His memoir, Who Killed Mr Drum?, forms the basis for this play. Co-authored with Fraser Grace and premiered in a warmly involving production by Paul Robinson, it's a rich, shrewd, generous-spirited piece that pulls you into a world where bulldozers are razing the township of Sophiatown and where the hard-drinking, fast-living journos at the Drum have to wrestle with the contradictions of surviving as a magazine at the price of suppressing, or taking an indirect approach to, vital issues.
A star writer, Can Themba, has taken a white lover and gone on booze-fuelled psychological Awol, a condition possibly overemphasised in the ironic self-dramatisation of Sello Maake Ka-Ncube's attention-seeking, outsized performance. The prevailing motto is: "Live fast, die young and leave a good-looking corpse." But the body of Henry Nxumalo, Drum's chief reporter (Wale Ojo), is a far from pretty sight, repeatedly stabbed about the face and chest.
The underlying frustrations of working for a white-controlled journal rise to the surface in the wake of the killing.Themba ventilates the suggestion that Stein (a wimpy Stephen Billington), cut down his troublesome "black slave" because he has "a family and a Buick to think of".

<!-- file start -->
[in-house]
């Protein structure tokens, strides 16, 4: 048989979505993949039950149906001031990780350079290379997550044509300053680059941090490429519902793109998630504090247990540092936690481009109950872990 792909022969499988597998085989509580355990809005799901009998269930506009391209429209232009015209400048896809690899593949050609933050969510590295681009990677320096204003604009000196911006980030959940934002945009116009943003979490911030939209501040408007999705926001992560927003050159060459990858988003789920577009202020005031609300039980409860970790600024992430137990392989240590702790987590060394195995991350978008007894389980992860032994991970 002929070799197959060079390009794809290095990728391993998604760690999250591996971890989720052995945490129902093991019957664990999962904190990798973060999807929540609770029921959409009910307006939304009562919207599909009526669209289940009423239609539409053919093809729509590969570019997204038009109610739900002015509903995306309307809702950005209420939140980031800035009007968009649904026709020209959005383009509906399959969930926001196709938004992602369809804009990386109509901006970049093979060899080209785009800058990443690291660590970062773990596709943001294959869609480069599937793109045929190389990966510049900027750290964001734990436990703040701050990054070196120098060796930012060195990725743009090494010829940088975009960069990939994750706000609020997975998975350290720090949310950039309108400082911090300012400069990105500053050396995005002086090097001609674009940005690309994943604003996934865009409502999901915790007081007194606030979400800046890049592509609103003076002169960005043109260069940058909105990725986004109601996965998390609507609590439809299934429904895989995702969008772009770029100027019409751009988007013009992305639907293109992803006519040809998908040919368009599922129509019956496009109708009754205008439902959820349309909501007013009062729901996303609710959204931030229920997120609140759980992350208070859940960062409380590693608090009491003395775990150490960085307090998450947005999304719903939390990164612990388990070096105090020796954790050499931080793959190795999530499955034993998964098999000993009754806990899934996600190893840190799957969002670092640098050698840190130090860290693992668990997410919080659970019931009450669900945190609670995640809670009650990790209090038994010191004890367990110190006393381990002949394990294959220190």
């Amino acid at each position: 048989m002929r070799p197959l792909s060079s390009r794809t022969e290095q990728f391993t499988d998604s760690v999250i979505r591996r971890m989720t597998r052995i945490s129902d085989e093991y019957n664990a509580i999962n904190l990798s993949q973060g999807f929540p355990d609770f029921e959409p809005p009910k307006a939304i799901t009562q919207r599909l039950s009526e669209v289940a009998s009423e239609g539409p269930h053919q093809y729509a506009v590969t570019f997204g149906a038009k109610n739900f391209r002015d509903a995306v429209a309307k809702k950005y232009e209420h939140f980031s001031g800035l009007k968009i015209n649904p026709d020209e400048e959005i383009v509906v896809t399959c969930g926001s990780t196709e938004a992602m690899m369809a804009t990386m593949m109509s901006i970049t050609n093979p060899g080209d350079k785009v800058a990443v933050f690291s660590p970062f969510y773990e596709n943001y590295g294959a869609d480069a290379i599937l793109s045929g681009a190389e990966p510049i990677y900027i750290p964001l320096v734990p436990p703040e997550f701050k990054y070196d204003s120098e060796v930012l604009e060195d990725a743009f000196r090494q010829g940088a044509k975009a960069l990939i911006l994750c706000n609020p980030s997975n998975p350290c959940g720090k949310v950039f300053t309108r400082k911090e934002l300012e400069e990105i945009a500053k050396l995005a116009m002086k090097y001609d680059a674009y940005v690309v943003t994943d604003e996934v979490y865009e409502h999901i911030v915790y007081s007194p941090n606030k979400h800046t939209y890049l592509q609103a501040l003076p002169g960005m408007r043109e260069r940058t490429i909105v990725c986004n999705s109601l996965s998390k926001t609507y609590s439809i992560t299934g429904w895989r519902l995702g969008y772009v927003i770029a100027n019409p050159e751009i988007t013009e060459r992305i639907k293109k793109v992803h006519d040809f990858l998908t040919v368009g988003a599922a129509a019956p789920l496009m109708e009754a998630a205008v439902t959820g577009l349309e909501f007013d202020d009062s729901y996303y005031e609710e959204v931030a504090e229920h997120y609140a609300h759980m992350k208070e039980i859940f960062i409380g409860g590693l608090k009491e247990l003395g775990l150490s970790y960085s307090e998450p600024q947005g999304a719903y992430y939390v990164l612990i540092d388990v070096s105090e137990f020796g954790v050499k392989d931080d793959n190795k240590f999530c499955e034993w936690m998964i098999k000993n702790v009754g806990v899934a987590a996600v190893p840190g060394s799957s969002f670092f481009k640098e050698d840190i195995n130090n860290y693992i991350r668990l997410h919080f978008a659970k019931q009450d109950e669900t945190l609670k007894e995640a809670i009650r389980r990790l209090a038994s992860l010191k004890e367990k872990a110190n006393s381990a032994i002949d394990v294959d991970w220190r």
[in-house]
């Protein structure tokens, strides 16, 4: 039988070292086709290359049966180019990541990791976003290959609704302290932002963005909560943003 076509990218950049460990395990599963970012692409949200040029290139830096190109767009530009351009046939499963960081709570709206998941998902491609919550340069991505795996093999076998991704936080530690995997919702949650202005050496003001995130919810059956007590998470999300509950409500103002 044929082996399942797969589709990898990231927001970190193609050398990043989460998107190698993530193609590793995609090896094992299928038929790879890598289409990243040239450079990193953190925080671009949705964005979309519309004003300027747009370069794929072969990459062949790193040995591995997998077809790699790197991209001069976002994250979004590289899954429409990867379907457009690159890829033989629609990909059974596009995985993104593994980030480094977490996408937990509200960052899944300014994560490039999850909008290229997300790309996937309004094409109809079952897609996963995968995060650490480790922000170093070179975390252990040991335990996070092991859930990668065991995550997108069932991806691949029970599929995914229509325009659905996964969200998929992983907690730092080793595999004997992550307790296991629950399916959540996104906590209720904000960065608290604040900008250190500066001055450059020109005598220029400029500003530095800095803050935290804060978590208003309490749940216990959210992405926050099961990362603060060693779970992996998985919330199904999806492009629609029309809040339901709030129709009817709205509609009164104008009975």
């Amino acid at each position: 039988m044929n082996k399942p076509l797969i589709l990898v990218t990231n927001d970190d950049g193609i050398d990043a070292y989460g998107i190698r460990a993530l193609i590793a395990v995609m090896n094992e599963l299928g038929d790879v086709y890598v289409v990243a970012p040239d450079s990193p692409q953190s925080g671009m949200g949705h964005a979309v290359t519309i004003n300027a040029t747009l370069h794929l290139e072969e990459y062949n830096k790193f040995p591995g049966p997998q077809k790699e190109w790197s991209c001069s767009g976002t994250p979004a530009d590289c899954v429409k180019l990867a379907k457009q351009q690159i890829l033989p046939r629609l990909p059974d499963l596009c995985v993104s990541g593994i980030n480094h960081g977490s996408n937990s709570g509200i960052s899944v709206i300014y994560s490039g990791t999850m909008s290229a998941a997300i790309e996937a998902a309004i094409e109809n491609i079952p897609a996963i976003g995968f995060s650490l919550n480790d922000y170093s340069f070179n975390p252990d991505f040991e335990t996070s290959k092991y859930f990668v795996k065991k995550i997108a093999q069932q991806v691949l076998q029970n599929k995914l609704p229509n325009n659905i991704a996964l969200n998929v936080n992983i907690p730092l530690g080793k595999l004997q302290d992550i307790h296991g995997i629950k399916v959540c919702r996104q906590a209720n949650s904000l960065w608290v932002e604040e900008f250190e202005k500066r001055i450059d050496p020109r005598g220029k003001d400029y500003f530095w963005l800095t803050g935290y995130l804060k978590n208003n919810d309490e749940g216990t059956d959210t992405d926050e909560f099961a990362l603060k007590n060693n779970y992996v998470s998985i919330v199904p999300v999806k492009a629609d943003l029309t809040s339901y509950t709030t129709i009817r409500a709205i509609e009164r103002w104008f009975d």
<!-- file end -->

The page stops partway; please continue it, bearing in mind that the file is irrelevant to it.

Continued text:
The piece is not without flaws. Far too long, it badly needs tightening. We don't know enough about the onset of Themba's affair with Lizzie(Georgina Sutcliffe), or about her background to be able to gauge the balance between sincerity and self-deception in her attempts to get the black journalist to live with her in London. Some of the dialogue has a forced B-movie compactness. "Your house, my country" is the artificially clipped way Dolly (Andi Osho), the former lover of Themba, justifies intruding in Lizzie's abode.
But Who Killed Mr Drum? surmounts these difficulties. It's animated by a genuine love for the journalists: their weaknesses and idiosyncrasies, as much as their courage. There's a funny, sad, deeply humane sequence near the end when they send Themba into a white church (which welcomes "all sinners") and take bets on how long it will take before he is violently ejected. The scene keeps being freeze-framed for speeches revealing what became of them all - the deaths from alcohol; the exile. Stein says in his book that "by a fine kind of irony that would have appealed to them, they are more alive today than those who killed them". This fine play augments the truth of that.
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